Judgements about victims and attackers in depicted rapes: a review. British journal of social psychology 1992.

    I can’t find a non-institutional access version of this paper to link to but if people are willing to take it in good faith that the abstract is borne out by the full paper, the relevant passage is perhaps this:

    “In particular, it appears that if a female engages in any behaviour deemed to be ‘incautious’ that results in victimization then she may be perceived to be at fault, even though these behaviours would be ‘legitimate’ for males, and that prior romantic involvement with the attacker mitigates the perceived seriousness of, and may even be seen as supplying justification for, a sexual attack. The existence of these attitudes implies that rape may be tacitly condoned in many situations.”

  140. John Greenfield says:

    “Rape Is About Power, Not Sex.”

    “No, Always Means No”.

    Please. Live in the Real World.

  141. Jc says:

    Exactly right, and it is this point which is being morphed into, OMG these feminists say we are all rapists! Every. single. one of us!

    No Helen, that isn’t right.

    It’s “OMG some of these feminists say that attitudes to rape are more tolerant than what is in fact the case”

    If you had characterized it like that you may have been in the right ballpark.

  142. James Rice says:

    Just speaking for myself, I wouldn’t assume the suggestions made in the abstract mentioned above are demonstrated in the full paper. (And unfortunately I can’t find an electronic version of this paper even behind my university’s institutional barriers – I’d have to visit the library to read the full paper.) The author hedges his or her bets a fair amount in the abstract (with a lot of “may”s rather than “is”s) and, in any case, it seems to me this whole discussion revolves around how abstracts (or executive summaries) can include claims that are stronger than the full version of a paper (or report) warrants. And with only the abstract to go on, the paper could, at least potentially, be based on a psychological experiment on 50 or so undergraduate students in Lancashire, perhaps 18 years ago. Would this count as strong evidence of the views of the general Australian population 18 years later? Still, it would be good to have a look at the full paper.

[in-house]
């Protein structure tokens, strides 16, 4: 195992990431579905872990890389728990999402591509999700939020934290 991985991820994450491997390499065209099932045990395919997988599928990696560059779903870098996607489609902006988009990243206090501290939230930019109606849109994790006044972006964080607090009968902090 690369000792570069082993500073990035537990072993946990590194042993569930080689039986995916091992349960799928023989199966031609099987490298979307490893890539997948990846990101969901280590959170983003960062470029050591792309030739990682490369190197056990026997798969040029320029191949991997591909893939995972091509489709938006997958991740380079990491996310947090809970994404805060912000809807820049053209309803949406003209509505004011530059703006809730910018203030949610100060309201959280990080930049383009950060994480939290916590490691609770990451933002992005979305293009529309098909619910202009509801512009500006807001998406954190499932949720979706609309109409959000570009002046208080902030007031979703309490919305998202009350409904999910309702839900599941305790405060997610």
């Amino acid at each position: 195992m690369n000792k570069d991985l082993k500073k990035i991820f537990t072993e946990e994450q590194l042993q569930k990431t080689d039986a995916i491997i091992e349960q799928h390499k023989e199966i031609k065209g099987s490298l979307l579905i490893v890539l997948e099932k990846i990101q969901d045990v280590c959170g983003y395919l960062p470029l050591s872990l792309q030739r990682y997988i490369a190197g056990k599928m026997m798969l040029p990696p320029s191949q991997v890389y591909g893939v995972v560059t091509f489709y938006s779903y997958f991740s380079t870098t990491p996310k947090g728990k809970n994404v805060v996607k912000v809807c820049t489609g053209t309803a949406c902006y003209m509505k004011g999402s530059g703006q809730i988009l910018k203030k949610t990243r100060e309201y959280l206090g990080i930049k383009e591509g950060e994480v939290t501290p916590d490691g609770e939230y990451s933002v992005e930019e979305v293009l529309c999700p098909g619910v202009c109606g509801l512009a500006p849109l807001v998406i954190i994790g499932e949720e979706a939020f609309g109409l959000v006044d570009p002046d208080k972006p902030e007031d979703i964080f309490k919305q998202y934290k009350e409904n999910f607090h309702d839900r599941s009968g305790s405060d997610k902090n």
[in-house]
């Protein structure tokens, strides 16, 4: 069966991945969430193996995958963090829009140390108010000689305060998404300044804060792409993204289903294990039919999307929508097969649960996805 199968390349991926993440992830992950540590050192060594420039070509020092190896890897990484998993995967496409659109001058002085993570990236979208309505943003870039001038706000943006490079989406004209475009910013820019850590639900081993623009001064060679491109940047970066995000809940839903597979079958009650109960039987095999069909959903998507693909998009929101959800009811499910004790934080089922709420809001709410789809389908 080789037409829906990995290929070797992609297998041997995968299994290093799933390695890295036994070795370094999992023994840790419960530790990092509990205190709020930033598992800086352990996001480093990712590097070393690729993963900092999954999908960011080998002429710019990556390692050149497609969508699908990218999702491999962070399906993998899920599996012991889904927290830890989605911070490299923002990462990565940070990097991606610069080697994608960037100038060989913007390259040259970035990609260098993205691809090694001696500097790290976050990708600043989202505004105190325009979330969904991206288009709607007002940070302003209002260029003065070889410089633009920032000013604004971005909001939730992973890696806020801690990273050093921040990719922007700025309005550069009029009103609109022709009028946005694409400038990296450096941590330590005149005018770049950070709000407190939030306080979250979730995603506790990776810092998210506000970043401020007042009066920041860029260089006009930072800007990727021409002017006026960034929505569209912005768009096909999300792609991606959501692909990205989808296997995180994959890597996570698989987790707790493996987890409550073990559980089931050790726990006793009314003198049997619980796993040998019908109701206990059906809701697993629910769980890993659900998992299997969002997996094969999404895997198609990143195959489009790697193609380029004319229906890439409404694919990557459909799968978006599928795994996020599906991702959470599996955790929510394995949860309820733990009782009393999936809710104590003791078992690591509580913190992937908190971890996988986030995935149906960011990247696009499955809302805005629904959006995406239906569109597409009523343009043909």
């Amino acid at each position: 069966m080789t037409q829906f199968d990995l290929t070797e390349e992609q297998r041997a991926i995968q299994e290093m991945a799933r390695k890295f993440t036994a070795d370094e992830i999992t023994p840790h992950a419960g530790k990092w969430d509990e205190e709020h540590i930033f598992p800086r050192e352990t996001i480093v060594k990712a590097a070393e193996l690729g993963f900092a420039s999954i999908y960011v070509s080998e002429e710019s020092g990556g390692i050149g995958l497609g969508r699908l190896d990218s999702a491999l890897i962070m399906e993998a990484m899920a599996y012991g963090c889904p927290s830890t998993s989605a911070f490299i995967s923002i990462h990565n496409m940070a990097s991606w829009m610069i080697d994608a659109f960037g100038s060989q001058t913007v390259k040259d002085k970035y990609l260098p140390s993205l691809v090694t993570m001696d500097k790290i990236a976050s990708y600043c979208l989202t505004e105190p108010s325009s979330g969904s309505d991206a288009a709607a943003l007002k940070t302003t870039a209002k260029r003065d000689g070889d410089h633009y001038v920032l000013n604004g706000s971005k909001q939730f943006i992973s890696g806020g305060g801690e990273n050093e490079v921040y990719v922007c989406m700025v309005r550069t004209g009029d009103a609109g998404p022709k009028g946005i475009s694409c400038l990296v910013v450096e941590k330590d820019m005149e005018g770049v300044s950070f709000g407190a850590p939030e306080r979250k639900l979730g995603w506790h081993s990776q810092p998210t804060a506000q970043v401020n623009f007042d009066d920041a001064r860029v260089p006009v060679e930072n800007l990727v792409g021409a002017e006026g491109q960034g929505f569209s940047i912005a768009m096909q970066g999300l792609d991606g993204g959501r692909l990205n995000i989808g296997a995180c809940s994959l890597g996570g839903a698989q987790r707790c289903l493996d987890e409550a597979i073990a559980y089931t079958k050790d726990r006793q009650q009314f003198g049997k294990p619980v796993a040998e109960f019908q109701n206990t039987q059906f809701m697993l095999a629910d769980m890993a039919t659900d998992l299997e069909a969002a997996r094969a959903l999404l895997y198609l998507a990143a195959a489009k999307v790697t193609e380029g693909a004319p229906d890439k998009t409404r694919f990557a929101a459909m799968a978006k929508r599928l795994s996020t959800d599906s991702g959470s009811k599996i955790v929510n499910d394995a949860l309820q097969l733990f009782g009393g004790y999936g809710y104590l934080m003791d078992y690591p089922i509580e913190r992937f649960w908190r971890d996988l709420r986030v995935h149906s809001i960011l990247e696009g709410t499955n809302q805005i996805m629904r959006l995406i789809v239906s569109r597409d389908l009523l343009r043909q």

143. Melaleuca says:

    Thanks for the link to the abstract from the British study, Laura.

    Unfortunately the abstract fails to provide any percentages. It also says this: “These are limits to generalization due to populations studied and methods used, and the observed effects of several factors are either minimal or inconsistent.”

    I’m not convinced there is anything in your abstract that trumps the three studies I cite with a combined sample population of just under 9,000 people, and in particular the Australian study.

    If I had the intellectual rigour and sexist predisposition of Comrade Kim right about now I would be explaining the emotional outbursts of some commenters on this post as some form of gendered phenomenon. But I’m not like that :)

    http://larvatusprodeo.net/2008/06/03/climate-change-denialism-why-now/#comment-474494

  144. James Rice says:

    Not really on topic, but here are some interesting statistics on gender and violence…

    According to police records reported by the ABS, in 2006 men were 2.04 times as likely as women to be murdered. Men were also 3.72 times as likely as women to be the victims of attempted murder. Women, however, were 1.66 times as likely as men to be kidnapped or abducted.

    (The actual numbers are as follows. Murder: 186 (men), 91 (women). Attempted murder: 186 (men), 50 (women). Kidnapping/abduction: 270 (men), 447 (women).)

    According to an ABS household survey on crime and safety, in 2005 men were 2.95 times as likely as women to be the victims of robbery (that is, an incident in which a person steals or tries to steal property from another person by physically attacking them or threatening them with force or violence). Men were also 1.15 times as likely as women to be the victims of assault. Women, however, were 6.23 times as likely as men to be the victims of sexual assault (this statistic only includes sexual assaults on adults – sexual assaults on children are not included).

    (Here are the actual numbers, in thousands. Victims of robbery: 44.0 (men), 14.9 (women). Victims of assault: 412.6 (men), 358.0 (women). Victims of sexual assault (adults): 6.1 (men), 38.0 (women).)

    Given these figures, campaigns against violence that focus specifically on female victims, while ignoring the majority of victims of violence, who happen to be male, are clearly unfair, even sexist. If you are going to talk about violence that is viewed as acceptable by the general Australian population, you could do worse than mention violence of which men are the victims. When are we going to have the “Violence against Men – Australia says No” campaign? Or, heaven forbid, a campaign against violence, irrespective of who the victim is?

  145. Chris Lloyd says:

    BTW: Tui’s link is to that venerable journal “Sex roles; A journal of research.”

    The papers that I have seen in these areas (by which I mean, diversity, gender studies, indigenous studies) seem to be mere vehicles for supporting a pre-conceived viewpoint that rape is more common than thought, or gender discrimination is more of a problem than thought or diversity in hiring practices will increase team efficiency. When did you ever see a paper that found that gender discrimination was less than previously thought? Did the main contention ever stand a chance of being falsified?